About that same time, the Mormons were going on a picnic. They had borrowed my father's boat. My father was home, and he let me go with him down to the dock to see them off. Just as they were ready to push out, there was a little old lady that said, "Isn't that young lady going with us?" My father said, "No." She asked why not, and my father said, "Well, she isn't dressed up and she didn't bring any lunch." She said, "Lunch, I've plenty of and I have an extra cup, and she is dressed well enough." I said to my father, "Yes, and I have my best hat on." I had a beautiful straw hat with a beehive crown and green silk ribbons around it, with a tassel hanging on it. So I felt really dressed up. But over there if you went some place and didn't have your Sunday clothes on, you weren't really dressed. But anyway, he let me go. Oh, I enjoyed it; I was so thankful to that little old lady for years after, because we had such a good time. I remember that while we were sitting on the grassy meadow eating, I had my foot under me and my foot went to sleep. I tried to stand up on it, and I couldn't stand at first. That's the first time I can remember my foot going to sleep. But it was just like needles being put in my legs when the feeling returned. I guess I was just a little bit scared, but this old lady said, "That's nothing to be scared of. You just sat on it and stopped the circulation. In a minute the blood will come right back in it and you will be all right." And of course, that's what happened.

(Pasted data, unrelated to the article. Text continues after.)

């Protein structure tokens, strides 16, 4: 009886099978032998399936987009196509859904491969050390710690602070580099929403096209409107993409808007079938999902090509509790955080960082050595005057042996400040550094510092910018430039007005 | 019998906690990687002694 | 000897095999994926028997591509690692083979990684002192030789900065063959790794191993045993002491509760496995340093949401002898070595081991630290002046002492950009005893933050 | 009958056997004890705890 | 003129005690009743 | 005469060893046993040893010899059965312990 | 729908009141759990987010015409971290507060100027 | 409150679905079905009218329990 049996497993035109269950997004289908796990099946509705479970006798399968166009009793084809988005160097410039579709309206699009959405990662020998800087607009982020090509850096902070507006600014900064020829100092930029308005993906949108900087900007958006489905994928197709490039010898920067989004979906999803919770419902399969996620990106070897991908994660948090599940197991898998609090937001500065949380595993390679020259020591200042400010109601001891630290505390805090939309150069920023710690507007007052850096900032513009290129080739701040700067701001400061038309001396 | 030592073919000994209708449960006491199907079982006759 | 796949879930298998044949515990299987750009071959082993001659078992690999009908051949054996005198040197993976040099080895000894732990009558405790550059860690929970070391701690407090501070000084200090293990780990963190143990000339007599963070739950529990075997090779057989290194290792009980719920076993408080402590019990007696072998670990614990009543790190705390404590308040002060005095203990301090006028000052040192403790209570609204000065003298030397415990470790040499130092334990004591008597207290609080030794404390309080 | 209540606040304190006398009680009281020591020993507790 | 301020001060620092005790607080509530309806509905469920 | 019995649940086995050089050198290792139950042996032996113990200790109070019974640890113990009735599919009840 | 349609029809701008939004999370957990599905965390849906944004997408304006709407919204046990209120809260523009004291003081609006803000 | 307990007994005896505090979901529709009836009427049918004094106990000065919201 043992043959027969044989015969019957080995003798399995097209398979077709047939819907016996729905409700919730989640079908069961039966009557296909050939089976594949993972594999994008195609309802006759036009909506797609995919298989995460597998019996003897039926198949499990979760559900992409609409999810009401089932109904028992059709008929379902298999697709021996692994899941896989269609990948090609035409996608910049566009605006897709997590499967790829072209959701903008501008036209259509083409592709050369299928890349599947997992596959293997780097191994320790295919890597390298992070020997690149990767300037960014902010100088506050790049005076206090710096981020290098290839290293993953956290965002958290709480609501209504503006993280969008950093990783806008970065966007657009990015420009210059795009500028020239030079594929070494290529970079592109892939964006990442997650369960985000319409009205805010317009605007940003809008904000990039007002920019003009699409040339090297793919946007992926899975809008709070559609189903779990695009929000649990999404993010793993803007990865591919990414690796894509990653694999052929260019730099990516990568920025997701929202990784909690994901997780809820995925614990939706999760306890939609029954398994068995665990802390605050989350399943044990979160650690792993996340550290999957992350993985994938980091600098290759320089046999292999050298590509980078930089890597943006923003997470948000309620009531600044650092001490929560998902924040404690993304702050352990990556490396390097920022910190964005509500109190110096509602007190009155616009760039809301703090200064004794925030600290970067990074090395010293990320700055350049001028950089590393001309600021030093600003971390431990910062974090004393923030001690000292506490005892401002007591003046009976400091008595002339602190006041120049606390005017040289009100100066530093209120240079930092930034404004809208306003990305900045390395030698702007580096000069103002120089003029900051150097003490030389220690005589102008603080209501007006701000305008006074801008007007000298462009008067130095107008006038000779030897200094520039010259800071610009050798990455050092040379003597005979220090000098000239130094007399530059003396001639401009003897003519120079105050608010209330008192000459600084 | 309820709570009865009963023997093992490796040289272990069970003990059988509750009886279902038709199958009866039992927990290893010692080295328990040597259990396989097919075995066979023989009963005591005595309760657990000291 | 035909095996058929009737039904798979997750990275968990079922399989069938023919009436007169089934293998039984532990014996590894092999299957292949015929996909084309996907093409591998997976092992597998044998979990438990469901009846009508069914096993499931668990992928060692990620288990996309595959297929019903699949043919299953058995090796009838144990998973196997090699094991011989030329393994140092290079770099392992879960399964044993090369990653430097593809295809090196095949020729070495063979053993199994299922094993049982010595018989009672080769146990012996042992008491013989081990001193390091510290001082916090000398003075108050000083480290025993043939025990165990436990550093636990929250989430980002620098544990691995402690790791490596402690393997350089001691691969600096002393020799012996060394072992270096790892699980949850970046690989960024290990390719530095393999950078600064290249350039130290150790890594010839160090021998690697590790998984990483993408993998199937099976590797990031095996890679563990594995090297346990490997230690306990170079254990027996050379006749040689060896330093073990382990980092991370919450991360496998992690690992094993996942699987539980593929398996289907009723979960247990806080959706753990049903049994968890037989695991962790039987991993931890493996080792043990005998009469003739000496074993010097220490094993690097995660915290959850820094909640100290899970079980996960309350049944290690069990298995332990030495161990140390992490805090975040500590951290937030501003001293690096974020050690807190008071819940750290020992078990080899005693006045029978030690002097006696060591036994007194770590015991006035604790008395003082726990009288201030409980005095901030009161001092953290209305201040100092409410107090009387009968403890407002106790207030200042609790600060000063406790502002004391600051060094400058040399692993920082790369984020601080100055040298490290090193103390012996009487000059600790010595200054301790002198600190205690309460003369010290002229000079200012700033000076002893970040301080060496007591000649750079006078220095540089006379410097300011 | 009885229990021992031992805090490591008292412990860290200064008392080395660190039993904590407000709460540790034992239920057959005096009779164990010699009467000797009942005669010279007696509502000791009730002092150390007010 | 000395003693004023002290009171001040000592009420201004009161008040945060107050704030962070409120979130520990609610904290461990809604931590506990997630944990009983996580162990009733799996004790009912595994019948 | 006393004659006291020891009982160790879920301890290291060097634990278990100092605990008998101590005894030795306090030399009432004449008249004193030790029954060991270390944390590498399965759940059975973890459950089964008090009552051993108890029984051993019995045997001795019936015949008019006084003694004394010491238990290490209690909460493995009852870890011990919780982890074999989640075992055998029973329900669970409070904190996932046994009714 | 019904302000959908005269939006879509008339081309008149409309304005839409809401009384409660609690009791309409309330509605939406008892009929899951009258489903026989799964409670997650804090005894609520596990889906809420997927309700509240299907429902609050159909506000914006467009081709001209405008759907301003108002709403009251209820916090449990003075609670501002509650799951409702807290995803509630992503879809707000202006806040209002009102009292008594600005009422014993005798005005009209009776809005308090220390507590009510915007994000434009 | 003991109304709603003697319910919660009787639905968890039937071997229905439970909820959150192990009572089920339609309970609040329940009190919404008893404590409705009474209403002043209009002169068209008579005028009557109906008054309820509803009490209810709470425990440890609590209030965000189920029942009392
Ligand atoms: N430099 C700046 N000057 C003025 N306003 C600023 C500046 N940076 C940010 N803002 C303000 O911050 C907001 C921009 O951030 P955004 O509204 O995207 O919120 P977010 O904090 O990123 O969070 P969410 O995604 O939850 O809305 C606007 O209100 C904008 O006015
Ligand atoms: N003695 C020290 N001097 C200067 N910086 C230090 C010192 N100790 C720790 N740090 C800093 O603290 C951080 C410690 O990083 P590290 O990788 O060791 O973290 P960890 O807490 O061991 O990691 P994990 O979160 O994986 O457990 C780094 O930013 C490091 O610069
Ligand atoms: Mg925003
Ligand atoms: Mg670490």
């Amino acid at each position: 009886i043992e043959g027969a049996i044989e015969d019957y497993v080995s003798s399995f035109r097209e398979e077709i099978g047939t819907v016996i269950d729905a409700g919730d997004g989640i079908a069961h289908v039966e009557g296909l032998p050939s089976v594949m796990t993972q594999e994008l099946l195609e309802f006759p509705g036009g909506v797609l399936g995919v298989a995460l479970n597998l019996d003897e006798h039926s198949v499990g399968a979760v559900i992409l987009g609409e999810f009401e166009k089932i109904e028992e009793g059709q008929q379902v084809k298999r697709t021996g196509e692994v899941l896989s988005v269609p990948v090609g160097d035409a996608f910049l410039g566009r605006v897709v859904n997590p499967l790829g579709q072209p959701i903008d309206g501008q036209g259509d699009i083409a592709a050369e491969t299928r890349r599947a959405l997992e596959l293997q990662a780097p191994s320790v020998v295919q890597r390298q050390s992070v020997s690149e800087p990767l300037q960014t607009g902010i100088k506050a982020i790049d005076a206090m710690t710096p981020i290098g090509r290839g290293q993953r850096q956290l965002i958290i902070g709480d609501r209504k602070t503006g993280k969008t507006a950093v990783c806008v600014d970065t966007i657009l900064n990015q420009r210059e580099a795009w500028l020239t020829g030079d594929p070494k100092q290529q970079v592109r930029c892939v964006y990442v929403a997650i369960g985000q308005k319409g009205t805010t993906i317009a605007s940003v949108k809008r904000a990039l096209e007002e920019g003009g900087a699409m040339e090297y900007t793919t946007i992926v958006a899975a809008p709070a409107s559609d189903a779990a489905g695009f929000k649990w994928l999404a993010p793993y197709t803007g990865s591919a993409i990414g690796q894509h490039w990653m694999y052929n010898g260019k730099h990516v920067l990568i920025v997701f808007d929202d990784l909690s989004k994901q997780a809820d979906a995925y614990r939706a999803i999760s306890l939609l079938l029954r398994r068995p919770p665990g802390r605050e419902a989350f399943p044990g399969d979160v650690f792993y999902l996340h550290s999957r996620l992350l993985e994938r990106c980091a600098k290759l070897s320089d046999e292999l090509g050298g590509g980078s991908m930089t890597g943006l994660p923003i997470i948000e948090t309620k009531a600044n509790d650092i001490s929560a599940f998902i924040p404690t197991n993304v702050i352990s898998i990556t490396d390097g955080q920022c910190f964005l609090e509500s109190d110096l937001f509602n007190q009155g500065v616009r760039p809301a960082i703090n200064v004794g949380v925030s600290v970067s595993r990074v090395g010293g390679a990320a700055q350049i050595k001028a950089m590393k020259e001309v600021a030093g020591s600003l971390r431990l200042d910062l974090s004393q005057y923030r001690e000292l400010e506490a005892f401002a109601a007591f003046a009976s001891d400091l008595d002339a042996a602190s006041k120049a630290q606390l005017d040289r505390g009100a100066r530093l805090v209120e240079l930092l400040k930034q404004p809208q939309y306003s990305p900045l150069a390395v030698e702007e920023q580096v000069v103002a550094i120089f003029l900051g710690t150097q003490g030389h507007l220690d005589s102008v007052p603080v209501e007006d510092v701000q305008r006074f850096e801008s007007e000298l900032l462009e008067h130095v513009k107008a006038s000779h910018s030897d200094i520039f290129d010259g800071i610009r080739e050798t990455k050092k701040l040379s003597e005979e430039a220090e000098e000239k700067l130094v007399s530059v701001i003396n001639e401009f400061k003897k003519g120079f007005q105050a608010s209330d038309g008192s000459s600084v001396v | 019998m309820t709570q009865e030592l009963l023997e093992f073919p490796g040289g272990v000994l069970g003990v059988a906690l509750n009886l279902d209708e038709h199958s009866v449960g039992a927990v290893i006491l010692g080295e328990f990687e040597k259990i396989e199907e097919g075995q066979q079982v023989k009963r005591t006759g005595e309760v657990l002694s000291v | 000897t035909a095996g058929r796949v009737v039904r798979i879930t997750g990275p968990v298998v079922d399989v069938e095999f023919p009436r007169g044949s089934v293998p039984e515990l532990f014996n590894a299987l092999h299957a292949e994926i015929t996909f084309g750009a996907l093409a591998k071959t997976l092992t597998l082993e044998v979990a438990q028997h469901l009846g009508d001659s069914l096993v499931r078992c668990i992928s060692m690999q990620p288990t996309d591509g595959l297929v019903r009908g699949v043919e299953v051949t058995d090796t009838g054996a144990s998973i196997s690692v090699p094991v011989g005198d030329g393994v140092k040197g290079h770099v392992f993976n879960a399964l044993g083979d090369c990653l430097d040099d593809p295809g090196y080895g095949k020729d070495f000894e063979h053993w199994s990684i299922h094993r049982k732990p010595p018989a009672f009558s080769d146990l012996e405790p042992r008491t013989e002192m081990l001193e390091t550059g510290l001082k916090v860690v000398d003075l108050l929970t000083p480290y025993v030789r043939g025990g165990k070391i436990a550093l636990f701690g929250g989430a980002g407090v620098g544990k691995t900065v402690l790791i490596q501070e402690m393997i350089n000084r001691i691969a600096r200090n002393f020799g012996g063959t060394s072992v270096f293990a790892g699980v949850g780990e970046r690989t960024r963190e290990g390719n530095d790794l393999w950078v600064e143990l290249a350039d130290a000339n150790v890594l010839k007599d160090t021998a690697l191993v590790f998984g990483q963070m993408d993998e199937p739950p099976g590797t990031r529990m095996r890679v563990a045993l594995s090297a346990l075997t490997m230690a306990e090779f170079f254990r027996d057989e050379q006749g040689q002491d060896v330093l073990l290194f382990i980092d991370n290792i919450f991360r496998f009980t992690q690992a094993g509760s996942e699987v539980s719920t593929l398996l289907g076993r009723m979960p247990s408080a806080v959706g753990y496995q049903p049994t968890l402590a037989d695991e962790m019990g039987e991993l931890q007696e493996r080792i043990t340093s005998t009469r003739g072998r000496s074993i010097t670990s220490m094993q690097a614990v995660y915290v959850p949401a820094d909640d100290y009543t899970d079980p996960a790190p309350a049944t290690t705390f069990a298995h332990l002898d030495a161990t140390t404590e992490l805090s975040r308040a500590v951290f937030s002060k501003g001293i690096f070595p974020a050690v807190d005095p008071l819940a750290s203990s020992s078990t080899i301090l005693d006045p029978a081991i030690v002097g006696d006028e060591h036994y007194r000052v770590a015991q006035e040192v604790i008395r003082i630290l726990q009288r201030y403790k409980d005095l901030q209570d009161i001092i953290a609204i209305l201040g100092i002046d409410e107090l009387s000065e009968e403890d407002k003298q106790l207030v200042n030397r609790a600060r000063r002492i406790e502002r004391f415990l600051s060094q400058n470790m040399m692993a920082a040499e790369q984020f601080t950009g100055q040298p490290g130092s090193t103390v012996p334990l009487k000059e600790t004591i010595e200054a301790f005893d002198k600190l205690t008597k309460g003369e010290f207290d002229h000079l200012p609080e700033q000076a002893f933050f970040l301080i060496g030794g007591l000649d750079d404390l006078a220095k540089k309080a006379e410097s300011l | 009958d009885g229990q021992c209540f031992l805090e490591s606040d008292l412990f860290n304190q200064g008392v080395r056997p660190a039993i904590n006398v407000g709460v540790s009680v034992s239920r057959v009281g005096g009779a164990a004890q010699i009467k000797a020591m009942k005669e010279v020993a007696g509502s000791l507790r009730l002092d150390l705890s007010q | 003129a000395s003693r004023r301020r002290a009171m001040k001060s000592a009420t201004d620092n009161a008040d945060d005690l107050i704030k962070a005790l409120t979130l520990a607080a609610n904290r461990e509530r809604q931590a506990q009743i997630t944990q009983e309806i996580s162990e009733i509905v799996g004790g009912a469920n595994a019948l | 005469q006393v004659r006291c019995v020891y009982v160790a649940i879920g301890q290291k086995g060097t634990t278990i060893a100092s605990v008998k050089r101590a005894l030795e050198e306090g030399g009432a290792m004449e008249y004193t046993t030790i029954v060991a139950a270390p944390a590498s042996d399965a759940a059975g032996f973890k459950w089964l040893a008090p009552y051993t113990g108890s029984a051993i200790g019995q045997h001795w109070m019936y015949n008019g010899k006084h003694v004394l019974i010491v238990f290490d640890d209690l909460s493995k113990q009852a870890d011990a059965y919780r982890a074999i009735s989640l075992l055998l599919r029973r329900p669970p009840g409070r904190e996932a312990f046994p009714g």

Then One Sunday, years later (I must have been about twelve), I went to the Post Office to get the mail, and there was another girl there, Ananda Terjesen, who had a sister, Ingeborg Terjesen Gundersen, who was a Mormon in Salt Lake City. The lady at the Post Office said, "Well, here is a letter from Utah." Of course, she was tickled, but I thought if that happened to me I would be so embarrassed I would want to go and kill myself. I thought the only way I could do it was to drown myself, and I had the spot in my mind just where I would go, and then it dawned on me that I can't drown myself because I float. I float just like a cork. Isn't it terrible that you can feel that way, but of course it was the result of people talking as they did about the Mormons, which made us think that it was just something of the devil.

Home ] Mor Reminisces ] Mor's Testimony ] Carol Paulsen Memories ] We Love You, Mor!! ] Mor's Ancestors ] Mor's Childhood ] Childhood - Continued ] [ The Mormons ] Mor Becomes a Mormon ] Mor Goes to the USA ] On to Utah ] Mor Marries Far ] Off to Idaho ] Back in Utah ] The Porch Swing ] Mor's Church Callings ] Off to Brazil ]


To submit family information or to be added to the Bergstedt, Christiansen, and Paulsen email list to receive occasional notices about changes to the site, contact Allen Leigh via the address given below. I respect your privacy and will use your address only for the list; it will not be given to anyone.

Copyright Allen W. Leigh 2001, 2014
Permission is given to use pages copyrighted by Allen W. Leigh in non-commercial projects.